5. Develop a Standard Operating Procedure (SOP) for employees who fall sick at work

Tell all your workers that they should stay at home if they aren’t feeling well. It’s important that all your employees are aware of this and that they know that their work will not be affected in any way if they have to stay at home because they’re feeling sick.

But what if one of them starts feeling unwell at work? 

You should definitely provide the help they require, but make sure that they leave immediately.

6. Consider issuing your employees with a letter stating that they are an “Essential Critical Infrastructure Worker”

There’s a possibility that an employee may be stopped on their way to work because of restrictions on travel being enforced in your area. 

Fortunately, restaurant workers are classified as Essential Critical Infrastructure Workers according to the guidelines issued by the U.S. Department of Homeland Security. So, they shouldn’t be prevented from traveling from their homes to their place of work.

You could issue each of your employees a letter stating that they are allowed to travel to and from work. Here’s a  sample letter from the National Restaurant Association

7. Teach hand washing 101 for employees

How often should your workers wash their hands? 

According to foodsafetyfocus, they should wash their hands before they handle food. Additionally, hand washing is required after these activities.

Restaurant reopening plan: washing hands Wash Your Hands After These Activities Handling raw meat, poultry and seafood Using the restroom Touching their hair, face, body, clothes or apron Sneezing, coughing or using a tissue Smoking, eating, drinking, or chewing gum Using chemicals that might affect the safety of the food Emptying or taking out garbage Clearing tables or washing dirty dishes Handling money and making change Camino Financial, infographic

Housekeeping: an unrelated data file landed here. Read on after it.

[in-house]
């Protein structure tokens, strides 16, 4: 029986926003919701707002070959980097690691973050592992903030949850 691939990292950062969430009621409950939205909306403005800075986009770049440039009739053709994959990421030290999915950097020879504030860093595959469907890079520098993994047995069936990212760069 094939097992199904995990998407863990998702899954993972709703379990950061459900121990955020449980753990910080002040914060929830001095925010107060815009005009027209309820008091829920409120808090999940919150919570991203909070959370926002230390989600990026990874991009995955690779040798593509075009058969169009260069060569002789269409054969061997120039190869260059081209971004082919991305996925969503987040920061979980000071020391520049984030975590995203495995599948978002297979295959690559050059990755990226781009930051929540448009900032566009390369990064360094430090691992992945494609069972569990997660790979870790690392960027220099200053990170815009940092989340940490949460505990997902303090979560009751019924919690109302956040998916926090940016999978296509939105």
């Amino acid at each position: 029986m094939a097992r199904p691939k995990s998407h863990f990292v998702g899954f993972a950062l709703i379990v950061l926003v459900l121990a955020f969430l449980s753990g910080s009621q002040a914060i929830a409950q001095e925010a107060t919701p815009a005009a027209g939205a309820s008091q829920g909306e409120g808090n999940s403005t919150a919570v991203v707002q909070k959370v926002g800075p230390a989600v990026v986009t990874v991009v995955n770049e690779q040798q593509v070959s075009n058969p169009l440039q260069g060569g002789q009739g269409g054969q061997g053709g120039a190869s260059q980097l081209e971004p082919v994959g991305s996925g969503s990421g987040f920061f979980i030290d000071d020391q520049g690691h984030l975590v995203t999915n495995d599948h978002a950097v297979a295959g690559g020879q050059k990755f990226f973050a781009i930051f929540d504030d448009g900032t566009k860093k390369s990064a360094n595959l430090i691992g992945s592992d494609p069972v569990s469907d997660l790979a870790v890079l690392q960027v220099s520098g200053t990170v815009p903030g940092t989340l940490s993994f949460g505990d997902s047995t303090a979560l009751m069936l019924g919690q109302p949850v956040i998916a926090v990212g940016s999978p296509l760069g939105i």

Would you like to print and use this poster in your restaurant for your employees? You can download it here.

8. Implement food safety guidelines

With hygiene and cleanliness taking center stage, your reopening plan should include the steps you’ll take to ensure that your food-safety practices are of the highest quality. 

It’s likely that your restaurant already implements most of these procedures, but it’s advisable to revisit them:

  • Clean and sanitize utensils often
  • Refrigerate perishable food
  • Clean cutting boards, knives, and countertops with hot, soapy water
  • Discard out-of-date food

You can refer to the United States Department of Agriculture website for comprehensive details about food safety procedures. 

9. Be prepared for a drop in customer footfall

Don’t expect things to get back to normal very soon. You’ll probably be working at a fraction of your full capacity for some time. Your restaurant reopening plan should take this into account. 

10. Follow the rules regarding the minimum space between tables

You may have to redesign your seating arrangements as part of your restaurant reopening plan. Tables need to be at least six feet apart. It’s advisable to check your state or local requirements regarding this issue.

11. Provide plenty of disinfecting gel for customers

Encourage your customers to use hand sanitizer when they visit your restaurant. 

It’s important to offer disinfecting gel when they enter, but you should also allow them to be able to use it whenever they want or need it. Place the sanitizing gel at strategic points where it’s easy to access.

12. Review your restroom rules

It’s essential to keep your restroom spotlessly clean. Consider the following issues when you are making your restaurant reopening plan:

  • Can the restroom be opened without touching the door handle? Provide paper towels if it can’t.
  • You should also make paper towels available for turning the faucet on and off.
  • Social distancing rules apply in the restroom, too. Here’s how a GE Appliances factory has implemented social distancing in its restroom urinals.

Restaurant reopening plan: COVID-19 social distancing restroom. Photo by GE and the Wall Street Journal

Source: Wall Street Journal

13. Provide disposable menus

Reusable menus can be a source of infection, so you’d have to disinfect them continuously. 

It’s preferable to switch over to disposable menus. In essence, this will not only help your employees save time, as they will not have to disinfect menus, but customers will highly appreciate it.